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Unintended Weight Loss in Older Adults

UWL: Screening and Assessment Methods (2009)

Citation:

Callen B. Understanding nutritional health in older adults. A pilot study. Journal of Gerontological Nursing. 2004; 30(1): 36-43. 

PubMed ID: 14753057
 
Study Design:
Descriptive Study
Class:
D - Click here for explanation of classification scheme.
Quality Rating:
Neutral NEUTRAL: See Quality Criteria Checklist below.
Research Purpose:

Study questions were:

  • Among hospitalized geriatric patients, what percent are classified the same way by hospital screening and the National Screening Initiative instruments DETERMINE Your Nutritional Risk and Level I Screen?
  • Among those who are at nutritional risk, how many perceive themselves to be at nutritional risk?
  • How do older adults identified as at nutritional risk think they could be assisted in improving their nutritional status?

 

Inclusion Criteria:
  • Age 65 and older
  • Identified as at nutritional risk by a hospital staff dietitian
  • Cognitive status: Able to communicate and remember recent dietary intake, a subjective decision made by the screening dietitian
  • Community-dwelling.
Exclusion Criteria:

None specified.

Description of Study Protocol:

Recruitment

The dietitian in the geriatric unit screened all patients on admission and asked those with adequate cognition to participate if they would consent to be referred to the researcher.  

Design

Cross-sectional, descriptive study consisting of an interview using two nutrition screening instruments followed by probing questions to explore personal perceptions, attitudes and knowledge of nutritional health. 

Statistical Analysis

Frequencies were tabulated and a naturalistic qualitative evaluation of interview transcripts. 

Data Collection Summary:

Timing of Measurements

The pilot study was conducted during a two-month period. All interviews were conducted within 48 hours of admission, and lasted from 10 to 30 minutes in length. 

Dependent Variables

  • Nutritional risk
  • Patients' own perceptions of nutritional health.

Independent Variables

Two Nutrition Screening Initiative tools: The DETERMINE Your Nutritional Health Checklist and the Level I Screen. 

Description of Actual Data Sample:
  • Initial N: 10 subjects (six females, four males)
  • Attrition (final N): 10 subjects
  • Age: Mean 74±6.6 years
  • Ethnicity: White
  • Other relevant demographics: 50% lived with a spouse, 30% lived alone, 10% lived with a child and 10% lived with a non-relative roommate
  • Anthropometrics: BMI ranged from 24 to 38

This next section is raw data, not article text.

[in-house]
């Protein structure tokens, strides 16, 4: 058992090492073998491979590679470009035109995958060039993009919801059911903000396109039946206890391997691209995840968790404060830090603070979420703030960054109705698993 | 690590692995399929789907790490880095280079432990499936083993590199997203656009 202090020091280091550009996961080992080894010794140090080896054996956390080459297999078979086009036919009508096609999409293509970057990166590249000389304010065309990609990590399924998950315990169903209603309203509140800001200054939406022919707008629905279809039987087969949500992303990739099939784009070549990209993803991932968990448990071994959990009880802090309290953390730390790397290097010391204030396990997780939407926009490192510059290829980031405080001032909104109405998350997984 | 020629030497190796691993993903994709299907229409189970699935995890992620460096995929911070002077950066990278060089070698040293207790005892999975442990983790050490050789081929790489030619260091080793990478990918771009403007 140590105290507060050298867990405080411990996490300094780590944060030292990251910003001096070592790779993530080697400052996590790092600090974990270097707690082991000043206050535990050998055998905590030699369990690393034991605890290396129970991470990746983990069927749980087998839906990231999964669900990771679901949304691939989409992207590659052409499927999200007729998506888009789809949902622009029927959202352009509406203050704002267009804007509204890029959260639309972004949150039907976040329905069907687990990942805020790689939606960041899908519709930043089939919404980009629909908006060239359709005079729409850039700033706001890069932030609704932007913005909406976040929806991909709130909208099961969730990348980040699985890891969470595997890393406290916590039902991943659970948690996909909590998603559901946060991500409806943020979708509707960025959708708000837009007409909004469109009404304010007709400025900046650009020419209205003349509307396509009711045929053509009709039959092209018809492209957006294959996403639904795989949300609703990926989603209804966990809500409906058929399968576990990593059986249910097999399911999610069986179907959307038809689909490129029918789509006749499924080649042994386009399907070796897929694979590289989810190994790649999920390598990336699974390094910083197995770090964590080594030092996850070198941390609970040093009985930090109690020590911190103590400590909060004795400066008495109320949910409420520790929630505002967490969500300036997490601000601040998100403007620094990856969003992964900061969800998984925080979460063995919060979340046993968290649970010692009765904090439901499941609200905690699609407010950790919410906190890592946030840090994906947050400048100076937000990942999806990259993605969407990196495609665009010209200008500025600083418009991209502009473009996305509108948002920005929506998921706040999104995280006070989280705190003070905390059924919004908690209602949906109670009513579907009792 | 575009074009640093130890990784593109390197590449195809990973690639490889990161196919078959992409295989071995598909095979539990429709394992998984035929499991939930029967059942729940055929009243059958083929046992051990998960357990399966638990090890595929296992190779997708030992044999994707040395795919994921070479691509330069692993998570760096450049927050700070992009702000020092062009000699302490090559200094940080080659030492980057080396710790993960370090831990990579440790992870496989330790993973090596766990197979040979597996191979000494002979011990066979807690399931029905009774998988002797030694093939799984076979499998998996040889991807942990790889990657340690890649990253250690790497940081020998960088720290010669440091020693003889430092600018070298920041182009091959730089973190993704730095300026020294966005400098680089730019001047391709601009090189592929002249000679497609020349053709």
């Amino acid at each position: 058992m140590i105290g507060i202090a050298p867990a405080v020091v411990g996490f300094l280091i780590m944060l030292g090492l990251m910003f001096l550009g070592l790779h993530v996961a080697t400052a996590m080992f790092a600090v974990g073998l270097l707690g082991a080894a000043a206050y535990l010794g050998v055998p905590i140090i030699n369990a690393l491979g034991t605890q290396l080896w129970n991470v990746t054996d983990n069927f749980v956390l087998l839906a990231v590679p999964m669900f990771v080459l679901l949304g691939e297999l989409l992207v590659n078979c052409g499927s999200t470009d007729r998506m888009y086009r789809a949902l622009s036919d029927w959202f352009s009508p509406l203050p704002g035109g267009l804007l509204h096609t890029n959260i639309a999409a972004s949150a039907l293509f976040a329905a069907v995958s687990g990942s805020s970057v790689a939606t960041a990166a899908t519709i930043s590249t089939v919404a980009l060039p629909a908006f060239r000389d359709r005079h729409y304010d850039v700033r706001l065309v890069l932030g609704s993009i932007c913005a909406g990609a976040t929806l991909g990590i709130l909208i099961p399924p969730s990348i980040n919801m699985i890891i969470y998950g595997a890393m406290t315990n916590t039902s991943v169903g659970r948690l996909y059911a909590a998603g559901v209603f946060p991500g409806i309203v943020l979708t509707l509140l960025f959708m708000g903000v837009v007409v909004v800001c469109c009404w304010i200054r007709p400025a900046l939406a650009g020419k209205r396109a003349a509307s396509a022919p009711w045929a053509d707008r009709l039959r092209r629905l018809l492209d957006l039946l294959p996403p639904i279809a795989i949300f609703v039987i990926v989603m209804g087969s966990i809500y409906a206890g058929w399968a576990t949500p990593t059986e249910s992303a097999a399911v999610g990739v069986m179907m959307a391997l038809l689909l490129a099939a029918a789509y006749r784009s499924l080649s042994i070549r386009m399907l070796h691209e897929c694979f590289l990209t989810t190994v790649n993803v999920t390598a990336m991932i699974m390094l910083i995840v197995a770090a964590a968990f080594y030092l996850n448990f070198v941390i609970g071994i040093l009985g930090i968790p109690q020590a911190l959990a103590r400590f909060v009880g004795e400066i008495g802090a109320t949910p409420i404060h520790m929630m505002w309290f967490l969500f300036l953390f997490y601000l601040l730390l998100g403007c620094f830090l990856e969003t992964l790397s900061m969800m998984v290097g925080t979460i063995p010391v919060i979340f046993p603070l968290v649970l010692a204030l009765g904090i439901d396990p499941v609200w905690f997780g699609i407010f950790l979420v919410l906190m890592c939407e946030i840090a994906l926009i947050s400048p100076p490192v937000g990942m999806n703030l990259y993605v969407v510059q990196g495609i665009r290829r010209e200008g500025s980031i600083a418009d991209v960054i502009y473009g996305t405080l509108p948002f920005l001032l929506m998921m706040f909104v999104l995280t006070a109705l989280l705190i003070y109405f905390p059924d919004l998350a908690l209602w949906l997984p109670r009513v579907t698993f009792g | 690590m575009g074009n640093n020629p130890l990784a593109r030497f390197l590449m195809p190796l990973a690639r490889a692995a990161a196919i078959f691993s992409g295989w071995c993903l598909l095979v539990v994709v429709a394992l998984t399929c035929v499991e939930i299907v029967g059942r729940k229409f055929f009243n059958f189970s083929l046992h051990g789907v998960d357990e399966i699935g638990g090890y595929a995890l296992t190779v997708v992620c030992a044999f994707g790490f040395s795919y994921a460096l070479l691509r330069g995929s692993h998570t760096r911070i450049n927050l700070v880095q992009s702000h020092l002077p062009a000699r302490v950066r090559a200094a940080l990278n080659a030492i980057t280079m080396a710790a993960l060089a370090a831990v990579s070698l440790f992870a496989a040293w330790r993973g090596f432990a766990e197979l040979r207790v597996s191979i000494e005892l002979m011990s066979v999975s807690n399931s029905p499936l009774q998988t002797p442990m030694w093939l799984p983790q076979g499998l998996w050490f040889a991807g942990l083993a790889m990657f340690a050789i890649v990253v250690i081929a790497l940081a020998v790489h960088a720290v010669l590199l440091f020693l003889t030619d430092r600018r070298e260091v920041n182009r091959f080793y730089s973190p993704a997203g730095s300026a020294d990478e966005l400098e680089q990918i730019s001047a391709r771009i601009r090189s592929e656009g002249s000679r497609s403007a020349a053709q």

• Location: Tertiary care academic medical center in Madison, WI.
Summary of Results:

Other Findings

  • Scores on the DETERMINE checklist were five to 10 of 21, thus all individuals were at nutrition risk according to this measure
  • None of the patients acknowledged that they were at risk, rating their nutrition health as fair (one person) or good (nine persons)
  • While several participants mentioned measures to improve their nutritional health, none actually consumed recommended amounts of vegetables; dairy; or breads, grains, and cereals. Only four took adequate milk or dairy.   
  • Risk factors in the entire sample were presence of an illness that affected the kind or amount of food eaten and regularly taking three or more medications.   

 

 

Author Conclusion:

Intervention and education needs to be tailored to the perceptions of targeted individuals.

Funding Source:
Government: National Institute for Nursing Research Predoctoral Traineeship in Patient Centered Informational Interventions (NR 07102)
Reviewer Comments:

Authors note the following limitations:

  • Small sample size of 10 individuals
  • Use of self-report for height
  • The DETERMINE checklist has not been shown to be a valid indicator of nutritional risk.  
Quality Criteria Checklist: Primary Research
Relevance Questions
  1. Would implementing the studied intervention or procedure (if found successful) result in improved outcomes for the patients/clients/population group? (Not Applicable for some epidemiological studies) N/A
  2. Did the authors study an outcome (dependent variable) or topic that the patients/clients/population group would care about? Yes
  3. Is the focus of the intervention or procedure (independent variable) or topic of study a common issue of concern to dieteticspractice? Yes
  4. Is the intervention or procedure feasible? (NA for some epidemiological studies) N/A
 
Validity Questions
1. Was the research question clearly stated? Yes
  1.1. Was (were) the specific intervention(s) or procedure(s) [independent variable(s)] identified? Yes
  1.2. Was (were) the outcome(s) [dependent variable(s)] clearly indicated? Yes
  1.3. Were the target population and setting specified? Yes
2. Was the selection of study subjects/patients free from bias? ???
  2.1. Were inclusion/exclusion criteria specified (e.g., risk, point in disease progression, diagnostic or prognosis criteria), and with sufficient detail and without omitting criteria critical to the study? ???
  2.2. Were criteria applied equally to all study groups? ???
  2.3. Were health, demographics, and other characteristics of subjects described? ???